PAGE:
"After initial evaluation, the breeder will select around 20 to 30 plants to be sent to collaborators across the U.S. to evaluate sod tensile strength, freeze tolerance, drought resistance, traffic tolerance, shade tolerance, disease resistance, golf ball roll distance and so on,” Wu said. “Every five years, the development team will submit two to 10 of their best selections to the National Turfgrass Evaluation Program where around 10 to 20 university scientists around the country will evaluate turfgrass performance and adaptation.”
The information gained from national testing is used to decide whether to release the experimental varieties to the public, and if so, to secure proprietary protection in the form of U.S. Plant Patents or Plant Variety Protection Certificates.
With a lot of hard work, a great deal of testing and some setbacks, scientists find the variety with the right genetic makeup to have strong color, durability, drought resistance, cold hardiness and more.
Genetic Markers Lead the Way
OSU scientists continuously pursue their molecular research on the two parent species, African Bermudagrass and common Bermudagrass, using DNA markers to study the genetic inheritance of important traits.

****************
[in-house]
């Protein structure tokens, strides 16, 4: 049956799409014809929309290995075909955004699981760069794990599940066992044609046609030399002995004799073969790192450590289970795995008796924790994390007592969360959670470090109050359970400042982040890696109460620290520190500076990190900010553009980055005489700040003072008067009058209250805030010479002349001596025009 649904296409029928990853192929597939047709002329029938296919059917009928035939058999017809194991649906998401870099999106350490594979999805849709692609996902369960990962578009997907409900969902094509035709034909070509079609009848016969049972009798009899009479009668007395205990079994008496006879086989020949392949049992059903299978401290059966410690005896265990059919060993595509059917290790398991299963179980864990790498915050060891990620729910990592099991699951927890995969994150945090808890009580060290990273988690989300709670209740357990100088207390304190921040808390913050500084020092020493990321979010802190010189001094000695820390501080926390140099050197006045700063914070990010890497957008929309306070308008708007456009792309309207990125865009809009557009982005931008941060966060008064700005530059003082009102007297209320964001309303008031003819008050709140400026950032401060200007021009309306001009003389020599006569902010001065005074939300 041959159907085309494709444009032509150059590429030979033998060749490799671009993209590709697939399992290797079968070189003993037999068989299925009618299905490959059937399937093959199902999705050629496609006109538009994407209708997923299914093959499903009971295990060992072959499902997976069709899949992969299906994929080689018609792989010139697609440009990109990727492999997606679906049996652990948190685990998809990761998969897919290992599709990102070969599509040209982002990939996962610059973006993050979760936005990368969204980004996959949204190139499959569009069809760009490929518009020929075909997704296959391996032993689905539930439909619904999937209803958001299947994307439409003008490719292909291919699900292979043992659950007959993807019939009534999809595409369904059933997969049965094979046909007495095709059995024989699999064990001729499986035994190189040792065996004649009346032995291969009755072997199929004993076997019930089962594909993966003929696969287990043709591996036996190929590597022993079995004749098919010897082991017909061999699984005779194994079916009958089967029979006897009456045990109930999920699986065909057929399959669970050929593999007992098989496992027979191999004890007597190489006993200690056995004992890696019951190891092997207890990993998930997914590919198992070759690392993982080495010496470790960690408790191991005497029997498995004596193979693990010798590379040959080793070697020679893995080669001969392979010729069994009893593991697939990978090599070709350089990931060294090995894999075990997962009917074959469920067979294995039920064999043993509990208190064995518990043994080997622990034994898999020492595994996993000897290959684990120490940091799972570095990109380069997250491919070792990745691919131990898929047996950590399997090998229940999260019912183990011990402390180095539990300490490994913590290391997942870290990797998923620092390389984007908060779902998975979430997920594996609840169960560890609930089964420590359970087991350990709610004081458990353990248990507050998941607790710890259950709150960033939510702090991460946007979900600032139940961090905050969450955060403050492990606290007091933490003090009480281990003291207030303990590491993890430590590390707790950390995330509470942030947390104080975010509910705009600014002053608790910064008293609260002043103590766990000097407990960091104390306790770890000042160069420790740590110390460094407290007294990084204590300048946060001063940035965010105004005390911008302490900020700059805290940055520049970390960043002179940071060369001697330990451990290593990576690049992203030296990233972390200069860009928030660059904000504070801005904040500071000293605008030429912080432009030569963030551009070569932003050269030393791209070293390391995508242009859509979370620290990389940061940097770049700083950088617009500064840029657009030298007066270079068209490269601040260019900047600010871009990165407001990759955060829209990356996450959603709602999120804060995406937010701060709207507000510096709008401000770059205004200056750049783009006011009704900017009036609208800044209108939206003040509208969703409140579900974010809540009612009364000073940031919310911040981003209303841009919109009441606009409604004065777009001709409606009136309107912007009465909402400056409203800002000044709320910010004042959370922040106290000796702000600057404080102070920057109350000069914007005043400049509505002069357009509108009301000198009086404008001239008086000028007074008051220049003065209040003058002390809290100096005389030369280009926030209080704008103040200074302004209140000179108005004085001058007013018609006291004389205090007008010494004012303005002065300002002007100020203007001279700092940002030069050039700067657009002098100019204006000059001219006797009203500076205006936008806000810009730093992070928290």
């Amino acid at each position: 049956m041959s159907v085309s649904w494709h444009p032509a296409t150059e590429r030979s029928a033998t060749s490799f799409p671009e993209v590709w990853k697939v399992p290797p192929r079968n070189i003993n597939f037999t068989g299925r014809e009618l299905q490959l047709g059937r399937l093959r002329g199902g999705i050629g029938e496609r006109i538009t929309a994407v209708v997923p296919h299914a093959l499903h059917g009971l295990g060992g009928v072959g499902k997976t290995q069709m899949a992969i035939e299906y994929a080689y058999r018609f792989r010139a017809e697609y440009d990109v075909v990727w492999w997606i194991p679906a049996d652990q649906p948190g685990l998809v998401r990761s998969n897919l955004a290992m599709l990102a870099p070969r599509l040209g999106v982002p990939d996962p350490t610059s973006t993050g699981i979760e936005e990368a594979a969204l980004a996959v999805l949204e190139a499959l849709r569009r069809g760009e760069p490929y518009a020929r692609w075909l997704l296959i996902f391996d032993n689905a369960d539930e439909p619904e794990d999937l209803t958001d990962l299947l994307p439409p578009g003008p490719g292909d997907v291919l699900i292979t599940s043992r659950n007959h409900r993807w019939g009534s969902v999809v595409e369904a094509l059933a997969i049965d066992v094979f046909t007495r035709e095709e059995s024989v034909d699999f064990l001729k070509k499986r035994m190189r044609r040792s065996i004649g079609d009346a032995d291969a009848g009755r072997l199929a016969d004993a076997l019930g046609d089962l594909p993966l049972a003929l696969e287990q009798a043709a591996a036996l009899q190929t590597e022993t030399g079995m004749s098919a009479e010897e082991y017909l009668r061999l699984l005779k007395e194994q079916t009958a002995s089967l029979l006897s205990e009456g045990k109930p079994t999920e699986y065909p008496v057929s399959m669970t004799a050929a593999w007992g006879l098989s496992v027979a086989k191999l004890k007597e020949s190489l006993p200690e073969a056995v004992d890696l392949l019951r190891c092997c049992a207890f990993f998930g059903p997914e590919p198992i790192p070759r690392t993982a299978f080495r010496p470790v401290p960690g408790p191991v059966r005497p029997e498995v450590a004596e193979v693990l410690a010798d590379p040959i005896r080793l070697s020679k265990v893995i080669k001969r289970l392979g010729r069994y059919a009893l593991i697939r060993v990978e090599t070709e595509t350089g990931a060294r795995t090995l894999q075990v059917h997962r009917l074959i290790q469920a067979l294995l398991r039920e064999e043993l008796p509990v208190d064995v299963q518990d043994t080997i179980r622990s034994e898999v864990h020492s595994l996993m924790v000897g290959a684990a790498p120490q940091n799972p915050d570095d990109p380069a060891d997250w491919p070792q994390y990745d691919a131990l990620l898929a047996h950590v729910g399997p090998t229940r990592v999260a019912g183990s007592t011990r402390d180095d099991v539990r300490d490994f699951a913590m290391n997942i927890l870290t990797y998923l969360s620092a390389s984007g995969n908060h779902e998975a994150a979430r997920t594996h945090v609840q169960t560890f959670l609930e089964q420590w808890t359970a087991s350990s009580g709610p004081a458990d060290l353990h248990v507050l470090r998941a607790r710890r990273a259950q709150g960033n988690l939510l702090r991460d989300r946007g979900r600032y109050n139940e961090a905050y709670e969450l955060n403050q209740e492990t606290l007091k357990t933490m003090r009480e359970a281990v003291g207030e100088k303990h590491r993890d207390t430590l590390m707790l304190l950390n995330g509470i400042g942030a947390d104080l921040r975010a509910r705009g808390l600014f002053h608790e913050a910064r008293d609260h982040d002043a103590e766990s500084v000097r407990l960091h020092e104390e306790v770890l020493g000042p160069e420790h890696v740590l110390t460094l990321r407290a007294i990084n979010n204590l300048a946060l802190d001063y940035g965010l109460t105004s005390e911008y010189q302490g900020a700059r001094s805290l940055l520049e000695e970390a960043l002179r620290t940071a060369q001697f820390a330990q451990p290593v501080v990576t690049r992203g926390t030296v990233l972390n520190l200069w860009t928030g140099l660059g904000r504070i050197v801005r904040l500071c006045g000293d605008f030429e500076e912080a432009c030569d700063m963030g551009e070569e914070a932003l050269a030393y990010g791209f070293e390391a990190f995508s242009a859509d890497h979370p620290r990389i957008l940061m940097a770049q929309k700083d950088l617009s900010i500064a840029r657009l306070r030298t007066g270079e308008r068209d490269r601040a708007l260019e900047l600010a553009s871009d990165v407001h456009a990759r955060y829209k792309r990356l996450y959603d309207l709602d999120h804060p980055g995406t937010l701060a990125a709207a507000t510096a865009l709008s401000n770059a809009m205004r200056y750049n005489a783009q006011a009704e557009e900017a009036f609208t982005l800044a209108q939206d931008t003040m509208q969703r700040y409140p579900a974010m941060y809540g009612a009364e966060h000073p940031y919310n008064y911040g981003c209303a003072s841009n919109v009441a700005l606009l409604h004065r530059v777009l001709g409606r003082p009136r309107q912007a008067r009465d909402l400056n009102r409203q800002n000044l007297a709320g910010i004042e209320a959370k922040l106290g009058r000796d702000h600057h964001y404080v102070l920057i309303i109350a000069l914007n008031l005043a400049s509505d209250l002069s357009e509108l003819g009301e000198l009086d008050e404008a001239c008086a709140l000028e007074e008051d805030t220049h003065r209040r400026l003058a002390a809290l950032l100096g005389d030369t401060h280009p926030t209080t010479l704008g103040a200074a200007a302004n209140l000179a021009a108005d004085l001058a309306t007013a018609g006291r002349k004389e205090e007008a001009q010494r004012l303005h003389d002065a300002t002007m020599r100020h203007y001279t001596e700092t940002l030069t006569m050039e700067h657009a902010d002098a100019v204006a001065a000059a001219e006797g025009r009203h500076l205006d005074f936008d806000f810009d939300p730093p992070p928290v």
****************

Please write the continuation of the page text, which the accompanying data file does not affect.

“We have developed most of the molecular marker tools in the world for Bermudagrass,” Wu said.
With these tools, scientists map the genomes of different Bermudagrass varieties, and improved varieties of turfgrass are created.
“We have already developed more than 3,000 genetic markers, but there is more work to do,” Wu said. “It is all about little steps moving forward then combining all of those little steps to make larger progress.”
Wu said the research is a collaboration among OSU scientists, graduate students and technicians, as well as scientists from other universities. “We want to always work toward better water conservation and water-use efficiency regarding grasses and sustainability traits,” Wu said.
Wu predicts the industry could probably save millions of dollars if more facilities used cold-hardy and water-use efficient grasses. “I think our work has really produced some national impact. OSU grasses have been used in many places, and we are proud of that,” Wu said.